The Institute of Experimental Medicine achieved international prominence early in the 20th century, when Nobel Prize winner Pavlov worked with dogs to establish the central nervous system basis of conditioned reflexes. The IEM has developed a broad-based research capacity in many areas of biology and medicine.
In 1956 the IEM’s Department of Virology, under Academician Anatoly Smorodintsev, developed live vaccines against polio and in 1959 against measles. These vaccines and derivatives of them were used throughout Russia. After years of research in these and other areas of viral infection the Department turned its attention to influenza. They were able to develop an attenuated i.e. weakened form of the influenza virus which would serve as the basis for a safe, live influenza vaccine.
In 2001 the IEM entered into a Commercialisation Agreement with BioDiem Ltd, whereby worldwide rights (outside of Russia and the CIS) to the proprietary LAIV technology were granted to BioDiem in exchange for a royalty payment.
Prof Larisa Rudenko, the Head of the Dept of Virology at the IEM is a director of BioDiem. Prof Rudenko is a world expert in live attenuated influenza vaccine technology working closely with the CDC and WHO and other world-recognised influenza groups.
BioDiem contributes to the WHO’s Global Pandemic Influenza Action Plan by licensing the WHO to transfer an egg-based live attenuated influenza virus (LAIV) vaccine production technology to developing country manufacturers.
The agreement is a non-exclusive licence designed to support wider distribution of the LAIV influenza vaccine in developing countries. Whereas public sector usage is royalty-free, royalties flow to BioDiem from private sector sales. BioDiem has authorised the Institute of Experimental Medicine (IEM) and the Centers for Disease Control and prevention (CDC) to supply LAIV reassortants to the WHO for use by its sublicencees. The vaccines developed through the WHO program are manufactured using eggs. WHO has issued sublicences to the LAIV technology to three entities: the Serum Institute of India (SII), the Government Pharmaceutical Organization in Thailand (GPO), and Changchun BCHT Biotechnology Co. in China (BCHT).
In 2014 the Serum Institute of India launched its seasonal influenza vaccine, called Nasovac-S™, in India. This vaccine is a result of the WHO collaboration using BioDiem’s technology and follows on from the SII launch of Nasovac for swine flu prevention in 2010. BioDiem receives royalty payments on sales of vaccines in the private market.
Facilitated by a grant from the WHO, work has been completed on a new laboratory fit-out at the Institute of Experimental Medicine to allow the Institute to handle highly pathogenic influenza (HPAI) strains e.g. H5N1 (avian or bird flu). Any material generated will be made available for use in developing countries under the World Health Organization’s Global Pandemic Influenza Action Plan to Increase Vaccine Supply.
In August 2009 the Institute of Experimental Medicine (IEM), the originator of BioDiem’s Live Attenuated Influenza Virus (LAIV) technology, entered into a development and collaboration agreement with the PATH, an international non-profit organization to develop prototype pandemic LAIVs for use in developing countries. The aim of this collaboration is to speed the development of live attenuated influenza vaccines that can be a safe, low-cost, and highly effective method for enabling real-time response against an influenza pandemic which is likely to hit developing countries hardest.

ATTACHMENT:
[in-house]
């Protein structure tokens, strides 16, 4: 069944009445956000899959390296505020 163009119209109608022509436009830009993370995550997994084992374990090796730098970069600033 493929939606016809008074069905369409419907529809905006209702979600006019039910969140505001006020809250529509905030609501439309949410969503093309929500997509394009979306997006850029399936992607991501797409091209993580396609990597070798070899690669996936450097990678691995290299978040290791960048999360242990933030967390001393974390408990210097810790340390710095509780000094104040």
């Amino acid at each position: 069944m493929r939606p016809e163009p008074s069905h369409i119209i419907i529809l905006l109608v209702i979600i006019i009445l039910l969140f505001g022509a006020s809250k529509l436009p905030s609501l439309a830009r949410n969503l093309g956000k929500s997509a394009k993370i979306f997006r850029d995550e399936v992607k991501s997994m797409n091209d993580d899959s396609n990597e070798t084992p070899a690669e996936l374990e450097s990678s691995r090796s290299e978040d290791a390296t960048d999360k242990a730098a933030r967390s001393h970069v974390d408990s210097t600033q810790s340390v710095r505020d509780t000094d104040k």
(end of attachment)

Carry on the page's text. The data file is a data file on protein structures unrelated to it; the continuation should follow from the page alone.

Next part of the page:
This agreement has seen preclinical and clinical study use of BioDiem’s cold-adapted master donor LAIV virus bearing avian or human influenza virus genes from viruses with pandemic potential. PATH has provided financial and technical support to the Institute of Experimental Medicine and third party contractors to complete this important public health work.
PATH has also sponsored recent large clinical trials of LAIV in young children to assess safety and efficacy. The results of these are expected to be available in 2015.
The aim of the Cooperative Research and Development Agreement (CRADA) between BioDiem and the US Center for Disease Control and Prevention (CDC) was to develop a vaccine candidate against the H5N1 avian influenza based on BioDiem’s technology. Preclinical studies to assess the infectivity, immunogenicity and protective efficacy of the H5N1 LAIV versus the standard inactivated influenza vaccine have been successfully completed. The results support the value of the LAIV vaccine technology in protection against the H5N1 virus. In particular it was demonstrated that the cell-based manufacturing method, which allows rapid scale up in the case of a pandemic, produced successful results and that the LAIV vaccine provided greater cross-protection against variants of the H5N1 virus than the inactivated vaccine. This feature could be extremely advantageous in the event of an avian flu outbreak. Also in such a situation, access to chicken eggs could be compromised and so the ability to manufacture flu vaccine rapidly in mammalian cells would give an advantage. Previous published work has demonstrated the efficacy of cell-produced LAIV vaccine vs. egg-produced vaccine in ferret studies.
BioDiem has strong ties to the world-class research institutions of Australia, which have assisted in the research and development of BioDiem’s portfolio. These partners include: